The Drawing Center, Viewing Program, 2010 – 2014
Maryland Distinguished Scholar 2002-2006
-How many films have you created and what are their names?
Siren Song, 2014
DragOn: The Dollhouse promo video, Producer and Art Direction, 2014
Tamala and the Volcano, 2015
DragOn: High Society promo video, Director, in collaboration with Deven Green, 2016
DragOn: Ms. Mayhem promo video, Director, 2017
-What is your most favorite film that you created?
-Were you interested in painting or any other types of art where you were a child?
When I was young I wanted to be a photographer, film maker and through college I wanted to be an illustrator.
-Was there a pivotal moment when you got involved in painting or sparked your interest in art?
In 2009 I was making collages of found superhero/comic images. I would take the pictures and slice them into tiny strips and combine characters. After a while I felt limited by the materials I could find and so I started painting my own little pictures on paper and collaging them together. Since then my work has involved those visual effects of combining imagery, as if viewing a scene through a filter.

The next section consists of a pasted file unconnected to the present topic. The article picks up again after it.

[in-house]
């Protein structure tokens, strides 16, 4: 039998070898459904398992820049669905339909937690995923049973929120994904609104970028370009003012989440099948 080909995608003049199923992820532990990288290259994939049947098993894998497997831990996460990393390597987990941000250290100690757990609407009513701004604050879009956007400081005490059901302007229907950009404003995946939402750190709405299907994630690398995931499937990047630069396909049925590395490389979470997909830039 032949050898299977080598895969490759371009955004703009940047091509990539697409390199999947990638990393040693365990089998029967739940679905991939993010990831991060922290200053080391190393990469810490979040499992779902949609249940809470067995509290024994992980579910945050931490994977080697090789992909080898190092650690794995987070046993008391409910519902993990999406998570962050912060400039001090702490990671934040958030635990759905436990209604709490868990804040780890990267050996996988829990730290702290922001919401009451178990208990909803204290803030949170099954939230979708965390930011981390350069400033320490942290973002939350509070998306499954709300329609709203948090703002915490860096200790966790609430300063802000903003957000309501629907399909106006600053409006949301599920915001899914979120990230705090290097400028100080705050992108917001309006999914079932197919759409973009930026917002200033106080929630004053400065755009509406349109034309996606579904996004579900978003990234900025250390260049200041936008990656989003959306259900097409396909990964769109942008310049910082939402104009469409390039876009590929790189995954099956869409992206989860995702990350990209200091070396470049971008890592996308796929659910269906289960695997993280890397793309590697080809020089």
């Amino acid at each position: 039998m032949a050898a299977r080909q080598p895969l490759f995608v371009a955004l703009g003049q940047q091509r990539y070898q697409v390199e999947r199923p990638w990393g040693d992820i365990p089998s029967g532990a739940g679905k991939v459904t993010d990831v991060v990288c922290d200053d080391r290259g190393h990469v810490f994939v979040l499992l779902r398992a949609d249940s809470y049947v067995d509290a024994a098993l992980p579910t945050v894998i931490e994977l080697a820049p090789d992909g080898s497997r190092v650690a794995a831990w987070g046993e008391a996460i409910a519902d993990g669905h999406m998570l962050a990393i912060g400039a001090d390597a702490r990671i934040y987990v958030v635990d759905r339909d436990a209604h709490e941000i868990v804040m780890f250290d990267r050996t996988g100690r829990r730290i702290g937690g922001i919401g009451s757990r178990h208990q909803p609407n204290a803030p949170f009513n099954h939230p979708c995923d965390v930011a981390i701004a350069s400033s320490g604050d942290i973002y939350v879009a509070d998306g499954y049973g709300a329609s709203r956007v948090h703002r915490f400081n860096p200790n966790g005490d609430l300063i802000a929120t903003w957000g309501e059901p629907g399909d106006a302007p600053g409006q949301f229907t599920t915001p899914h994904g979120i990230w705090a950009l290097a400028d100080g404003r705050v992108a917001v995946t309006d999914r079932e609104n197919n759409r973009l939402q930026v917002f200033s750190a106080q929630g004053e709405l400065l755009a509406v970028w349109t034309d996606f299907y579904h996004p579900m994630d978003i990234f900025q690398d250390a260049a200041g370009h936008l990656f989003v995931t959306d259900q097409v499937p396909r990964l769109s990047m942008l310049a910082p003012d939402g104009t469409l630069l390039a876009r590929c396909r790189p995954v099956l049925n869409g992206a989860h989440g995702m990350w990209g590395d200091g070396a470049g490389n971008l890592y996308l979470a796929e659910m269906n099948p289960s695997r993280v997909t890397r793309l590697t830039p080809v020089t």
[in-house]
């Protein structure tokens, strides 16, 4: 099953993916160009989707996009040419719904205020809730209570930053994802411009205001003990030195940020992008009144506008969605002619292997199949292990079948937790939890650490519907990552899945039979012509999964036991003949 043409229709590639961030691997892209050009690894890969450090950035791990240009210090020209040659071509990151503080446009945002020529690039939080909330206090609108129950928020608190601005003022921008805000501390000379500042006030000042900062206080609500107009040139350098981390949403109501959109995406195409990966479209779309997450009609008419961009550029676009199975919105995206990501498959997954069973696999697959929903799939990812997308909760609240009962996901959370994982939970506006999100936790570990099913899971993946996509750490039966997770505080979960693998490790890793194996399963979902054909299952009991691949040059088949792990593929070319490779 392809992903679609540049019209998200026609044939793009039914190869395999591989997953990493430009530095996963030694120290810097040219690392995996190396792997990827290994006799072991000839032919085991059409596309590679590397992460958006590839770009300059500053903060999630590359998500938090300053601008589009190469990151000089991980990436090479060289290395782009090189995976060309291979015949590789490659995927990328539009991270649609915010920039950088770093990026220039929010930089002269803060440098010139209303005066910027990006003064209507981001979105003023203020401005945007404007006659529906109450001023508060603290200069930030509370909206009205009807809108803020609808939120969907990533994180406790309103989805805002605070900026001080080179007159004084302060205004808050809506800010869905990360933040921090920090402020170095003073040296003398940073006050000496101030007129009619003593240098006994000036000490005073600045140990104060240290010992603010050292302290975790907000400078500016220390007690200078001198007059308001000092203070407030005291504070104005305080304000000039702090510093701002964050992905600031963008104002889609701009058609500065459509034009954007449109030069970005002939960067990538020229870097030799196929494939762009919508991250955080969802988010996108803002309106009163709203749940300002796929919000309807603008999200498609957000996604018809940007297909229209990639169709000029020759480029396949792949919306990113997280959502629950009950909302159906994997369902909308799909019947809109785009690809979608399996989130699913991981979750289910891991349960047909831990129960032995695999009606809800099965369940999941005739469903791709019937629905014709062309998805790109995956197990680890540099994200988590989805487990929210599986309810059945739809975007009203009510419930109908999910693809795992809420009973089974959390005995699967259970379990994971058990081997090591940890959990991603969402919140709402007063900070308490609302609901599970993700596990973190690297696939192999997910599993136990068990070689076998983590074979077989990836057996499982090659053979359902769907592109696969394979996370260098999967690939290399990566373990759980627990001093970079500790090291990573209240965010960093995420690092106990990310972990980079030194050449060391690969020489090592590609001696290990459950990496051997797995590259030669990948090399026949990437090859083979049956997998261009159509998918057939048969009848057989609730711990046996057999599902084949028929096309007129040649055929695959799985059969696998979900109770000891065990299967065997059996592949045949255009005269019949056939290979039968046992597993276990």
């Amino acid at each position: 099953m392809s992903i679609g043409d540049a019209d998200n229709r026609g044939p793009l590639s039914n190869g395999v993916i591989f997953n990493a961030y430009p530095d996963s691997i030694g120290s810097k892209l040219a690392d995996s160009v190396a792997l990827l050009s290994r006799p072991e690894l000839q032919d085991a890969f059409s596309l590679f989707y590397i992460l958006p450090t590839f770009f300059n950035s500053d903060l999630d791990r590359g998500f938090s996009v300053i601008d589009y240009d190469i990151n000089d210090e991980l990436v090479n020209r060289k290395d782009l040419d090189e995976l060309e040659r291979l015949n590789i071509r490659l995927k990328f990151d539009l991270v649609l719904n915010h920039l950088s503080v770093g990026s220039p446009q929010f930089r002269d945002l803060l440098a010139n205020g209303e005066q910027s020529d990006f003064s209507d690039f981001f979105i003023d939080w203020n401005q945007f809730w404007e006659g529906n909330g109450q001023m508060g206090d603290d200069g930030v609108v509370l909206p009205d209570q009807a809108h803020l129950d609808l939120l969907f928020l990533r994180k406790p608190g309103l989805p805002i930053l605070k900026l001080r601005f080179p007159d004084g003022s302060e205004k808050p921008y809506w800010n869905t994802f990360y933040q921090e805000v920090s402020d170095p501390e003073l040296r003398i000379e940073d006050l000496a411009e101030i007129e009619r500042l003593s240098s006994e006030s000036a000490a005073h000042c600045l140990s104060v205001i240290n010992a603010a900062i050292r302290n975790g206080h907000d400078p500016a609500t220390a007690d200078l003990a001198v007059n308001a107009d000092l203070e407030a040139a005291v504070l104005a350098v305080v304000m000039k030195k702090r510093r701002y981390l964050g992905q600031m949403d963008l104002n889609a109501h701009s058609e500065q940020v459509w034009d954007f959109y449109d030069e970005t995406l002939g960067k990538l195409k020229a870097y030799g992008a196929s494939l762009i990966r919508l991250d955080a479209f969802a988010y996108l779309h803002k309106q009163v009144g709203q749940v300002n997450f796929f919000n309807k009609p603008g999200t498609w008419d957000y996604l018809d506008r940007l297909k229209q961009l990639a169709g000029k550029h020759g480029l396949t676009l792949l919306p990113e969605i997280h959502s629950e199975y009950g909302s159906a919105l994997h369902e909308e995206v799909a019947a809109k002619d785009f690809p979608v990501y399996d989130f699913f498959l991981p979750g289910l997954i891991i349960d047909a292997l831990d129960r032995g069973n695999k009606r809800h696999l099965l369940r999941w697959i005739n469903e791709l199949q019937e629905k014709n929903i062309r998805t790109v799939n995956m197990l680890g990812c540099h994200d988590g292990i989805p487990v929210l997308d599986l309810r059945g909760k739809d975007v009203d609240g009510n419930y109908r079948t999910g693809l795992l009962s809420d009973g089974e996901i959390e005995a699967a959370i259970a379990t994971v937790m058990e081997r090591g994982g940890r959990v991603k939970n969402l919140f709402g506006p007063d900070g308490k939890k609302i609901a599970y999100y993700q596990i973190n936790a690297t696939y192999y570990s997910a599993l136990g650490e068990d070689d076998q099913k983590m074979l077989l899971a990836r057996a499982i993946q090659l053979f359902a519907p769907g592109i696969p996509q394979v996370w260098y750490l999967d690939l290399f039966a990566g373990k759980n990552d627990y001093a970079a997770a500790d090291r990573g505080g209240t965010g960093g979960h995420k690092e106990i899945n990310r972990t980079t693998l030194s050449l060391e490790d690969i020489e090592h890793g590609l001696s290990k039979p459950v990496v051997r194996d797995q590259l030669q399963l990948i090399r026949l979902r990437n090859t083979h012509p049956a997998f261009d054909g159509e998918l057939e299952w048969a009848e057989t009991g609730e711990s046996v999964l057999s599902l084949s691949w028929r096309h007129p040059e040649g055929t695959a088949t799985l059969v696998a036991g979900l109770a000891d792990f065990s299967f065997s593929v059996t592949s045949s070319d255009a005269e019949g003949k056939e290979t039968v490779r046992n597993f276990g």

-When did you first make your first piece of art?
(I don’t remember because like a lot of people I made art when I was very little)
-What was your favorite art exhibition that you held? What is the most important art exhibition you have held? (I don’t think my “favorite” would be as relevant as “Important”.)
Swimming in My Head is the most involved exhibition I’ve ever put together and houses one year of painting (13 total). It also marks my transition from collage work to painting on canvas which has unlimited the possibilities of optical patterns and illusions within my paintings through silkscreen processes.”